Friday, April 26, 2013, Worcester Historical Museum, Worcester
Saturday, April 27, 2013, Emmanuel Church, Boston
From Airs for the Seasons ............ James Oswald (c. 1711-1769)
The Daffodil (Moderato –Allegro)
The Heart’s-ease (Siciliana – Allegretto amoroso)
The Narcissus (Pastorale andante – Giga)
The Spring ............ John Christopher Pepusch (1667-1752)
L’Aprile Gregor Joseph Werner (1693-1766)
Allegro La Primavera [Spring]
Il Pastore fischiante [The whistling shepherd]
Menuett Il giorno di 13 hore/La notte di 11 hore [The day of 13 hours/the night of 11 hours]
[Allegro] Il tempo variable [The variable April weather]
Prestissimo Il grido di Ranochio [The cries of the frogs]
Aria from Fuori del sua capanna ............ Giovanni Bononcini (1678-1741)
Le Printems ............ Joseph Bodin de Boismortier (1689-1755)
Le Printems (arr. of Vivaldi’s “Spring” concerto, op. 8, no. 1 ............ Nicolas Chédeville (1705-1782)
Kristen Watson, soprano
Suzanne Stumpf, traverso; Sarah Darling and Megumi Stohs Lewis, violins
Daniel Ryan, cello; Michael Bahmann, harpsichord
This program includes Baroque vocal and instrumental works that celebrate Spring through vivid poetic and musical imagery. Most of these works are taken from compilations that musically chronicle the months or seasons of the entire year, most notably Gregor Joseph Werner’s Musical-Instrumental Calendar, Boismortier’s op. 5 cantatas, and Chédeville’s arrangement of Vivaldi’s Four Seasons from his op. 8 collection.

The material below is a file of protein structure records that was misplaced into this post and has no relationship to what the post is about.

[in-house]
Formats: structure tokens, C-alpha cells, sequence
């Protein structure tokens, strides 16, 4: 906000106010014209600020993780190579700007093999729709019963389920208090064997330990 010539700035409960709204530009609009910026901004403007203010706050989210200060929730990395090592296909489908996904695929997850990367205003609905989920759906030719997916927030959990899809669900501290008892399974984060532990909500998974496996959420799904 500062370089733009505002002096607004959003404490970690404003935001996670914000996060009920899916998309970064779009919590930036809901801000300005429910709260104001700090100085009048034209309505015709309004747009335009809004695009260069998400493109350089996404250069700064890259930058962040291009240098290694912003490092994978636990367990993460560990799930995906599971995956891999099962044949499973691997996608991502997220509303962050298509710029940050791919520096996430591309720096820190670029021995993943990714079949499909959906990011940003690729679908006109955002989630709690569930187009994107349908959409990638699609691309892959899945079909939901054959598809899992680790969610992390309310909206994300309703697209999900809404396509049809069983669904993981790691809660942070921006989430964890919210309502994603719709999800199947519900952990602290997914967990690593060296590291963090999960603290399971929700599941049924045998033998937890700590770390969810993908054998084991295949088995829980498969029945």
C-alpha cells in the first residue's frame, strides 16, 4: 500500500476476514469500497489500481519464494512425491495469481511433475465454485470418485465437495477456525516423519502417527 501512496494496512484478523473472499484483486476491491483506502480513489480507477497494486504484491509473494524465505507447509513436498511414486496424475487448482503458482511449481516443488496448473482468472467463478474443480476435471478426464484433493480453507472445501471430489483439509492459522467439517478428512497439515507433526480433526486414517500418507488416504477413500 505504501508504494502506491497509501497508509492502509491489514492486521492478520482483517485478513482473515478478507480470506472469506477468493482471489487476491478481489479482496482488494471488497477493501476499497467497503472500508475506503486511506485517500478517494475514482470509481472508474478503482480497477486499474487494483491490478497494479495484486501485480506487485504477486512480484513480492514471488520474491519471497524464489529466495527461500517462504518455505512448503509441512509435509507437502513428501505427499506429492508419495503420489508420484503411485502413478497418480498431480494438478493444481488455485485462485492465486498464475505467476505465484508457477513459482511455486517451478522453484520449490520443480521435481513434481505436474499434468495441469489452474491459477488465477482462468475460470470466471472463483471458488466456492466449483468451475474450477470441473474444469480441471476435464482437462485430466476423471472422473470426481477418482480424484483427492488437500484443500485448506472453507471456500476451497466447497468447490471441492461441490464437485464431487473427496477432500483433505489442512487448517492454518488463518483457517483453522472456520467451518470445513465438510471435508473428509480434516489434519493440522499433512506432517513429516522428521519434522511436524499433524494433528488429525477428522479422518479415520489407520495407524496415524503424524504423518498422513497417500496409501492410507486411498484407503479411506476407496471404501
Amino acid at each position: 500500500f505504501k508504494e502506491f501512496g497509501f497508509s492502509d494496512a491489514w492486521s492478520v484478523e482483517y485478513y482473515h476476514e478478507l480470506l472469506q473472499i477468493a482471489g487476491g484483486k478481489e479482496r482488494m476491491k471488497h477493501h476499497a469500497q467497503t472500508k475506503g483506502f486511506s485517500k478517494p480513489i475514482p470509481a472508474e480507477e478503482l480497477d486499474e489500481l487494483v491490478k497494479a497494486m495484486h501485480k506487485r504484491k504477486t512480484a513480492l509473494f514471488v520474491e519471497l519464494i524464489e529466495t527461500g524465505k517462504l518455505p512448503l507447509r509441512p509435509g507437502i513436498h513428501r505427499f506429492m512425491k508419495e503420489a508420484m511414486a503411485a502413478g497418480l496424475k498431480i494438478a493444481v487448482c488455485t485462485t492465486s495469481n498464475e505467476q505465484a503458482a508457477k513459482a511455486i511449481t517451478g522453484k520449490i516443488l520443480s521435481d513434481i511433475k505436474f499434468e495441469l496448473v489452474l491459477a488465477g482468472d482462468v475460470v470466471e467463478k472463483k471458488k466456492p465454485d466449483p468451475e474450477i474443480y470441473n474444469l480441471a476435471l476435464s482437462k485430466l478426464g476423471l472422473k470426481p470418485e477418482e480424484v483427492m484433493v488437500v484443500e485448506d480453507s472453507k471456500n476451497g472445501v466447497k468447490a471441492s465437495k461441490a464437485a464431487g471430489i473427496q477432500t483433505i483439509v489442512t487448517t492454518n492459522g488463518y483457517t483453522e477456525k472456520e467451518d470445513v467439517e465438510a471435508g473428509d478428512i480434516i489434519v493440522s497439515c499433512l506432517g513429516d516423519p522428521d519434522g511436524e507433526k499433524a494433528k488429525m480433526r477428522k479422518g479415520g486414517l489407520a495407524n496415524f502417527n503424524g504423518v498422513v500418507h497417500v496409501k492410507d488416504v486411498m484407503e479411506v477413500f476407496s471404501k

Music inspired by the imagery of flowers comprises Scottish composer James Oswald’s Airs for the Seasons. After making his name in Scotland as a dancing-master, performer, composer, and publisher of his own works, Oswald moved to London in 1741. There he composed several collections of Scottish music, including his Airs for the Seasons, published in 1755-1756. This collection consists of four suites, one for each season, the movements of which are named after flowers appropriate to that season. Originally composed for one treble instrument and continuo, Oswald later added an optional second treble part to the collection, providing contrapuntal interest.
Of German origin, John Christopher Pepusch spent most of his career in London where he performed in and directed productions at many of that city’s theaters. A versatile composer, Pepusch wrote copious operas, church music, instrumental music, and chamber cantatas, the latter of which retained their popularity well into the 18th century. His cantata The Spring is taken from a collection of six English cantatas published in 1710. In his preface to the collection, he characterized the works as “an Experiment of introducing a sort of Composition which had never been naturaliz’d in our Language,” referring to the Italian cantata form with English text. The tunefulness of the arias of The Spring is indeed very Italianate, as is the interweaving of the violin obbligato with the voice part, capturing the gracefulness in poet John Hughes’ text.